Please share your comments by posting below (brief and relevant, please), or email me at fabmaximus at hotmail dot com (note the spam-protected spelling).
Prevous posts about America’s grand strategy
A related question concerns grand strategy. Does America need a grand strategy? If so, what should it be? Answers to these questions illuminate many of the questions hotly debated about foreign policy and national security. Here are a few of my posts on this subject.
- The Myth of Grand Strategy (31 January 2006)
- America’s Most Dangerous Enemy (1 March 2006)
- America takes another step towards the “Long War” (24 July 2007)
- One step beyond Lind: What is America’s geopolitical strategy? (28 October 2007)
- ABCDs for today: About Blitzkrieg, COIN, and Diplomacy (21 February 2008)
- How America can survive and even prosper in the 21st Century – part I (19 March 2007; revised 7 June 2008)
- How America can survive and even prosper in the 21st Century – part II (14 June 2008)
- America’s grand strategy: lessons from our past (30 June 2008) – chapter 1 in a series of notes
- President Grant warns us about the dangers of national hubris (1 July 2008) – chapter 2
- America’s grand strategy, now in shambles (2 July 2008) — chapter 3
- America’s grand strategy, insanity at work (7 July 2008) — chapter 4
- Thoughts on fixing America’s national security apparatus (11 August 2008)
Click here to see a list of all posts about strategy and military theory.
4 thoughts on “One of the best geopolitical posts of the year, IMO”
It’s also being codified within Army doctrine. The new FM 3-0, the Army Operations Manual, says as much. It’s too long to get into, but rest assured, the Army is being prepared for a decade+ worth of operations, similar to what has been occuring since the end of the Cold War.
In addition, men like Tom Barnett are continuing to have undue influence with the military, pushing an intergration of the Gap into the Core, and if some if those uppity nations who value independence and soveirgnty don’t like, here comes the blitzkrieg.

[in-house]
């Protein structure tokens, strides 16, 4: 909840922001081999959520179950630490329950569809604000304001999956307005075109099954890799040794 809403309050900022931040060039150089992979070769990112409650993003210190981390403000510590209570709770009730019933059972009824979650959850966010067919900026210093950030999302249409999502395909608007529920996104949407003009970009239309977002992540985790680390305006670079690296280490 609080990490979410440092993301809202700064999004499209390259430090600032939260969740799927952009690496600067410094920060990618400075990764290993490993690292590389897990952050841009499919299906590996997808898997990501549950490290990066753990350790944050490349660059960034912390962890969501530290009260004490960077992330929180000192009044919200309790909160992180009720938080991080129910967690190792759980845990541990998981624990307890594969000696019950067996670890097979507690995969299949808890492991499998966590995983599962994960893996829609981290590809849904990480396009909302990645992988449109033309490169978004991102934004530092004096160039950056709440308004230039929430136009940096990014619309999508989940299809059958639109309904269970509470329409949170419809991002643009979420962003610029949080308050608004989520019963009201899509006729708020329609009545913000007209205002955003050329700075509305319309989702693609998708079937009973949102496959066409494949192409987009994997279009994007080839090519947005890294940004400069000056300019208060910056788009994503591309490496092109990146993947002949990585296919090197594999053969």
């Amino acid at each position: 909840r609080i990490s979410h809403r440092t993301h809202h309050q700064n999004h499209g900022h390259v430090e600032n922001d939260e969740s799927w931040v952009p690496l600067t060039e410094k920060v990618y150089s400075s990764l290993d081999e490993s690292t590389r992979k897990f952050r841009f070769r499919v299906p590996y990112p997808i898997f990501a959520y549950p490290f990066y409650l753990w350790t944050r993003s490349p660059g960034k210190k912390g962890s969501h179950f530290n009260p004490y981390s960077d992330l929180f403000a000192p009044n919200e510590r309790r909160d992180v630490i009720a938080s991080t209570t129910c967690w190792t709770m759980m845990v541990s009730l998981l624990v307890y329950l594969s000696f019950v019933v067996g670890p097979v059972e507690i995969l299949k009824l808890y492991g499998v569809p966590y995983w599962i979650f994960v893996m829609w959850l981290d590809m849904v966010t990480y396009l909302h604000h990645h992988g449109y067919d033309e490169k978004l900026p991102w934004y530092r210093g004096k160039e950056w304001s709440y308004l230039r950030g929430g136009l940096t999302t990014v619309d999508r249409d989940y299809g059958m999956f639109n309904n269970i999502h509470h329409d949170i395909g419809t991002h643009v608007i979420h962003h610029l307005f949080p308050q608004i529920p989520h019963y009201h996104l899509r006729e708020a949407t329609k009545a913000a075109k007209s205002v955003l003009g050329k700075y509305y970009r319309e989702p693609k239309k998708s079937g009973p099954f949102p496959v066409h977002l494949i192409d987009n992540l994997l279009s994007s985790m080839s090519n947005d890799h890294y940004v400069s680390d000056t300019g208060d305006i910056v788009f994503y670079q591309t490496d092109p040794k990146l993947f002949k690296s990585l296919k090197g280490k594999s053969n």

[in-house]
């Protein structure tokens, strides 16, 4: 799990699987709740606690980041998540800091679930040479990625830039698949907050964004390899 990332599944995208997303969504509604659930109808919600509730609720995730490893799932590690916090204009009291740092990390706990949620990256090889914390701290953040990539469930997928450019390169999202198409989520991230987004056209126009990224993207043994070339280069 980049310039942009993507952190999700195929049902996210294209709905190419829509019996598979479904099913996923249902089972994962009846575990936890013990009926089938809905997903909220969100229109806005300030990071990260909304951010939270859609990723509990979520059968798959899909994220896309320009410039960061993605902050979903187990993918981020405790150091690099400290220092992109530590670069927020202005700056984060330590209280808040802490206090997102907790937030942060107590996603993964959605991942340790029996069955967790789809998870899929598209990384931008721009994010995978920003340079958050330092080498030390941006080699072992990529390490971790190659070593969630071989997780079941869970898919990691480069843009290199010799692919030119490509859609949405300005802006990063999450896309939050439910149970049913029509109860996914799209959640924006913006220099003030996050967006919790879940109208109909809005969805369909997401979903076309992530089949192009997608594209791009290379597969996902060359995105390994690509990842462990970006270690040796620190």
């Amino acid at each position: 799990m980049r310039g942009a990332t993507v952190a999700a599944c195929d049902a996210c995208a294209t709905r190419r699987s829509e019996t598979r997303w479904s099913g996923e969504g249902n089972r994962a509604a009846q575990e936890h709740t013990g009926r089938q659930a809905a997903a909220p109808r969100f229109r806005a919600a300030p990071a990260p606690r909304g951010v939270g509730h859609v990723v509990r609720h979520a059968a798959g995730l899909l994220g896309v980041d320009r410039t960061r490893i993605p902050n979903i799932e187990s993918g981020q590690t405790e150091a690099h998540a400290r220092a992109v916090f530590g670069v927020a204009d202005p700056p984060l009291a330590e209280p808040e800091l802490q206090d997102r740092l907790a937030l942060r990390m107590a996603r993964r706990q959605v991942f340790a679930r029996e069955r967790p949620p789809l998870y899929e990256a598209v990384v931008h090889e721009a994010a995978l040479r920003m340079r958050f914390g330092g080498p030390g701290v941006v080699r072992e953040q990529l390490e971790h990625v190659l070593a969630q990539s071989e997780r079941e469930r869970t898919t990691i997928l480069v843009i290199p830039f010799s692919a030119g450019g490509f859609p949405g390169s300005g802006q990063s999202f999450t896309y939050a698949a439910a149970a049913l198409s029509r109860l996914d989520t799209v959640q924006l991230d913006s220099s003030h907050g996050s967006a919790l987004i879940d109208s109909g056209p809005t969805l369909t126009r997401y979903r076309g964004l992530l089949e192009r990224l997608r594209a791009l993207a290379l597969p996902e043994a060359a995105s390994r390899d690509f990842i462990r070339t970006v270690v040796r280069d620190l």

We have learned NOTHING from the last 7 years at the grand strategic and strategic levels.
It’s all excellent but a few sentences really jump off
the page !
“Events since 9/11 have exposed these three illusions for what they were. When tested, the new American Way of War yielded more glitter than gold. The generals and admirals who touted the wonders of full spectrum dominance were guilty of flagrant professional malpractice, if not outright fraud. To judge by the record of the past twenty years, U.S. forces win decisively only when the enemy obligingly fights on American terms – and Saddam Hussein’s demise has drastically reduced the likelihood of finding such accommodating adversaries in the future.”
Here’s another one, a gem, brilliant !
“Meanwhile, the reconciliation of the people and the army turned out to be a chimera. When the chips were down, “supporting the troops” elicited plenty of posturing but little by way of binding commitments. Far from producing a stampede of eager recruits keen to don a uniform, the events of 9/11 reaffirmed a widespread popular preference for hiring someone else’s kid to chase terrorists, spread democracy, and ensure access to the world’s energy reserves. “
After all, how could anyone or anything stop the unstoppable American soldier?
Call that reputation into question, however, and everything else unravels. This is what occurred when the Iraq War went sour. The ills afflicting our political system, including a deeply irresponsible Congress, broken national security institutions, and above all an imperial commander in chief not up to the job, became all but impossible to ignore.”
“More noteworthy still, the prospect of waging war on a global scale for decades, if not generations, became preposterous. “